dashes in URLs

Discussion in 'HTML' started by j, Jan 16, 2013.

  1. j

    j Guest

    The preferred method of replacing spaces in URLs is with a dash for
    SEO. So, a while back, I switched over from underscores.

    Now, I have a product that naturally has a "-" in it. Not that I
    couldn't see this coming, but I don't make the "rules".

    What do I replace a - with? URL encoding is no help because %2D gets
    converted back to a - before the software gets a hold of it.

    And just why are "-" so great for SEO?

    Jeff
    j, Jan 16, 2013
    #1
    1. Advertising

  2. 2013-01-16 10:49, j wrote:

    > The preferred method of replacing spaces in URLs is with a dash for
    > SEO.


    Virtually everything you have read about "SEO" is a mix of hearsay and
    speculation. You seem to propagate the cargo cult tradition well.

    > So, a while back, I switched over from underscores.


    And the odds are that you just destroyed much of your "SEO" rating if
    you had any, because you probably did not redirect the old addresses.
    Few sites do that, partly because it usually means a lot of work.

    And you probably can't undo that. Once your old URLs have been removed,
    as 404 Not Found, from search engine databases, you might be able to get
    them back in some months, but they will most probably appear as new
    URLs, so they start from the bottom. In "SEO", you can fake many things,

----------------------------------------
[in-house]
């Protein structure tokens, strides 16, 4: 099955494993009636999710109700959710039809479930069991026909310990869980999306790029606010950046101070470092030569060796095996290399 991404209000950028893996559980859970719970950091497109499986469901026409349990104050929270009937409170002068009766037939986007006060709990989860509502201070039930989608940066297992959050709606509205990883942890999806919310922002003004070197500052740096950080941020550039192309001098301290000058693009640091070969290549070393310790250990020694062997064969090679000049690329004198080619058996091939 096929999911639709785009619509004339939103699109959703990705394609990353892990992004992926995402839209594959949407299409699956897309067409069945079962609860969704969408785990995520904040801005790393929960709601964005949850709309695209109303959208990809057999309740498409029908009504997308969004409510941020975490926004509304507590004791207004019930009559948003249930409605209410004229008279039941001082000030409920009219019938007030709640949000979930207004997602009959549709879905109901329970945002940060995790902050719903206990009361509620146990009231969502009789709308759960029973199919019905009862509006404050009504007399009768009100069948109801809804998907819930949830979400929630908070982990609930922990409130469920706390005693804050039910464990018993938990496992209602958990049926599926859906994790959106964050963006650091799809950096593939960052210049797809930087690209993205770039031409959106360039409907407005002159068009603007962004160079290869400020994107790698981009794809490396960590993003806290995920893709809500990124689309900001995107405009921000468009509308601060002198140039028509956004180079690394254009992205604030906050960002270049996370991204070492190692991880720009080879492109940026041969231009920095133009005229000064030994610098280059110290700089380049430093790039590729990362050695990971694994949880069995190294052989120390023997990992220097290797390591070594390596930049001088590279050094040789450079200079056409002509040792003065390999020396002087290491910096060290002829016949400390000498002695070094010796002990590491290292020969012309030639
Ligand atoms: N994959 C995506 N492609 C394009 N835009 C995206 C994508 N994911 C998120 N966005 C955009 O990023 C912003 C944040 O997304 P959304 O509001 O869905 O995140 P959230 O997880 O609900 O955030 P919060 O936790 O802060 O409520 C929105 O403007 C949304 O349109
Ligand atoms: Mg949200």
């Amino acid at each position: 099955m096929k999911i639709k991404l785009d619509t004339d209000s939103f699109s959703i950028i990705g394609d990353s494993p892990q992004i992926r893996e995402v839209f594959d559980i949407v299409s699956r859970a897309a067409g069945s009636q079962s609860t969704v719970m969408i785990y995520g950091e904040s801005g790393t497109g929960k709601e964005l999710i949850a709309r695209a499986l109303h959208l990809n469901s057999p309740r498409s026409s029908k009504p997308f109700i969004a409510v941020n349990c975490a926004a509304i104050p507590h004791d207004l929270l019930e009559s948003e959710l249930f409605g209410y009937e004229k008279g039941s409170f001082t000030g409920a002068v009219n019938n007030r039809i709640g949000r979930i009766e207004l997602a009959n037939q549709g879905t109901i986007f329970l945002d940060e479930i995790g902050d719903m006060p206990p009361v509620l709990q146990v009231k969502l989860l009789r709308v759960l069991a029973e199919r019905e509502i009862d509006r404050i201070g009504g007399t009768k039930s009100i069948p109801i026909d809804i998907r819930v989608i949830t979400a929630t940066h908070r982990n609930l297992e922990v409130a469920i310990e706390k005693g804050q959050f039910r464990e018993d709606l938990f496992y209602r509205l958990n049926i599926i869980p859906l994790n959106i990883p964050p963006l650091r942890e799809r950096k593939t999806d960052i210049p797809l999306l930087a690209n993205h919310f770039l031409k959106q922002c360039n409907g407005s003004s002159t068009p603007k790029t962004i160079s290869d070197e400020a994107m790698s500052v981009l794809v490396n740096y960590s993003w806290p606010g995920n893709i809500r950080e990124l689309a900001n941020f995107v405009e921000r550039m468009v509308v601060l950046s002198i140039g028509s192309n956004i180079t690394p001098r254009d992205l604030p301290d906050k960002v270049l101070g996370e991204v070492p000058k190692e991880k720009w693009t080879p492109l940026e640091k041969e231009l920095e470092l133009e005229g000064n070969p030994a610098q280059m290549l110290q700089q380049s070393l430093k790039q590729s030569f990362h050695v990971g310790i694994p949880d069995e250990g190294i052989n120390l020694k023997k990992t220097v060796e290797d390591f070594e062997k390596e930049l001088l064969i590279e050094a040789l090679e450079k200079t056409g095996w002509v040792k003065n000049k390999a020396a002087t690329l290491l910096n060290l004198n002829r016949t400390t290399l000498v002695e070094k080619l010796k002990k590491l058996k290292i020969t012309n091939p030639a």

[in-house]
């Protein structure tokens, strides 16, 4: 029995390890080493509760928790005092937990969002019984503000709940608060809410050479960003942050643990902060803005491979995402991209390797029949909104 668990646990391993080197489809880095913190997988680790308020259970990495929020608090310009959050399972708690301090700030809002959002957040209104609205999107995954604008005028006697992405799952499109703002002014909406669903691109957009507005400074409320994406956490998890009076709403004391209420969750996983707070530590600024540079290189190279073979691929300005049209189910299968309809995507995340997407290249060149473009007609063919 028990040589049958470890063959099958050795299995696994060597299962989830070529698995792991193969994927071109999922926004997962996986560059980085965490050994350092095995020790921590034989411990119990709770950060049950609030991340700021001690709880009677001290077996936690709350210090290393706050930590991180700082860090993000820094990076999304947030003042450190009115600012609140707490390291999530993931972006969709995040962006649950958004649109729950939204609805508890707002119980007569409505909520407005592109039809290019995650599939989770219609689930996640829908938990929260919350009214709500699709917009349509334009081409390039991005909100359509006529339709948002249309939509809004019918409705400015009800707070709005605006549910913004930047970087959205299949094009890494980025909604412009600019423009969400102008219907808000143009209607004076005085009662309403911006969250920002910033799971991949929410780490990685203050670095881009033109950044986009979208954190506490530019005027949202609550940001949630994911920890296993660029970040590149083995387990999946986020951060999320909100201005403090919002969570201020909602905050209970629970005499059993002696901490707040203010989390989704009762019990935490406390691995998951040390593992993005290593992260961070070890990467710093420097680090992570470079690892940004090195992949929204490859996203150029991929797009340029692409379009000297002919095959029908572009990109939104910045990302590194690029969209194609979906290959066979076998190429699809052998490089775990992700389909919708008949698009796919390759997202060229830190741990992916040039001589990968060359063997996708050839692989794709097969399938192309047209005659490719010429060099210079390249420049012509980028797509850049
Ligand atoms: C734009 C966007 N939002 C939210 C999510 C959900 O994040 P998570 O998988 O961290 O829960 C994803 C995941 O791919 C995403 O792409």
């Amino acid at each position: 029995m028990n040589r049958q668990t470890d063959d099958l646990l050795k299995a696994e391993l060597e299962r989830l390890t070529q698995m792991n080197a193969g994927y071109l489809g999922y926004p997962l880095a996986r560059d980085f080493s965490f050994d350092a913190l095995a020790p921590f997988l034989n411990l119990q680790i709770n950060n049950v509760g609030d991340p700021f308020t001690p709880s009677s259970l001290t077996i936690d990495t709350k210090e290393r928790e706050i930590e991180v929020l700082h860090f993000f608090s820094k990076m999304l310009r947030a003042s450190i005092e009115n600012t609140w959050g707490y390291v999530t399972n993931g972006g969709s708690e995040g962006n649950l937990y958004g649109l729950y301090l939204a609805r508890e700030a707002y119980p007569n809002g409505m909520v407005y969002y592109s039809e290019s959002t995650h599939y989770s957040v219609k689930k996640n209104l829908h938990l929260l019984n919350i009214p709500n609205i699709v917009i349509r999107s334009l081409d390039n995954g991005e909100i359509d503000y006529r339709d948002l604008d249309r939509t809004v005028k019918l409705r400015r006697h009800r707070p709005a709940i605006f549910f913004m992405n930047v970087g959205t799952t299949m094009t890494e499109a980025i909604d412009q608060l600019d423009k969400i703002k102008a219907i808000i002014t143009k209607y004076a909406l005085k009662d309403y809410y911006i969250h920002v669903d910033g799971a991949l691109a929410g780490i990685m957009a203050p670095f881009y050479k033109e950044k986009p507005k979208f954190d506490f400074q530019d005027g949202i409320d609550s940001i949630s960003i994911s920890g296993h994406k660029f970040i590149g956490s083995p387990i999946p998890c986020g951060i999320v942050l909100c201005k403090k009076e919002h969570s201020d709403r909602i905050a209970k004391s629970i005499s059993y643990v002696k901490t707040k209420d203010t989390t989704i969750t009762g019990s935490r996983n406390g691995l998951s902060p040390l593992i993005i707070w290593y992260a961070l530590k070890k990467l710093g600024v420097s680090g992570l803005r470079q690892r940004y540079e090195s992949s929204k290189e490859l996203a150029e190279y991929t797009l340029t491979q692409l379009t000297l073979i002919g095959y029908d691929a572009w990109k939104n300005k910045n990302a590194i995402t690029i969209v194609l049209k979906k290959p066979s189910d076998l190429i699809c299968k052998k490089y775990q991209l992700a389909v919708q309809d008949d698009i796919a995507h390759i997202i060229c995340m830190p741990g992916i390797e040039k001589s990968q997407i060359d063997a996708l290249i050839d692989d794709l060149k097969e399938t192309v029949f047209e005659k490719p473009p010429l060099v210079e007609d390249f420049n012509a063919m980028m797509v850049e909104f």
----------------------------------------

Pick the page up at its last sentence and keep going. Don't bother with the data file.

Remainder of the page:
but not age.

    > Now, I have a product that naturally has a "-" in it. Not that I
    > couldn't see this coming, but I don't make the "rules".
    >
    > What do I replace a - with?


    How about the Unicode HYPHEN U+2010? Not that it would be such a great
    idea, but it would be different from HYPHEN-MINUS U+002D, and this seems
    to be the immediate requirement. And it will make typing the URL almost
    mission impossible to most users, but who cares about such things when
    you have SEO to believe in?

    > And just why are "-" so great for SEO?


    You are asking that *now*?

    --
    Yucca, http://www.cs.tut.fi/~jkorpela/
    Jukka K. Korpela, Jan 16, 2013
    #2
    1. Advertising

  3. j

    j Guest

    On 1/16/2013 4:03 AM, Jukka K. Korpela wrote:
    > 2013-01-16 10:49, j wrote:
    >
    >> The preferred method of replacing spaces in URLs is with a dash for
    >> SEO.

    >
    > Virtually everything you have read about "SEO" is a mix of hearsay and
    > speculation. You seem to propagate the cargo cult tradition well.


    I have no opinion about SEO, it's not what I do. I was informed that SEO
    order of preference is -,+ and then _ trailing badly. This was paid for
    advice, not by myself, but by the site owner.

    If you look at URLs for major sites you see that "-" is ubiquitous. It
    is the way it is done.
    >
    >> So, a while back, I switched over from underscores.

    >
    > And the odds are that you just destroyed much of your "SEO" rating if
    > you had any, because you probably did not redirect the old addresses.
    > Few sites do that, partly because it usually means a lot of work.


    These were all set up as 301 in the .htaccess.
    >
    > And you probably can't undo that. Once your old URLs have been removed,
    > as 404 Not Found, from search engine databases, you might be able to get
    > them back in some months, but they will most probably appear as new
    > URLs, so they start from the bottom. In "SEO", you can fake many things,
    > but not age.


    I just checked the site on Google for some common keywords and it seemed
    to do rather well. Not the top listing but page one and two.
    >
    >> Now, I have a product that naturally has a "-" in it. Not that I
    >> couldn't see this coming, but I don't make the "rules".
    >>
    >> What do I replace a - with?

    >
    > How about the Unicode HYPHEN U+2010? Not that it would be such a great
    > idea, but it would be different from HYPHEN-MINUS U+002D, and this seems
    > to be the immediate requirement. And it will make typing the URL almost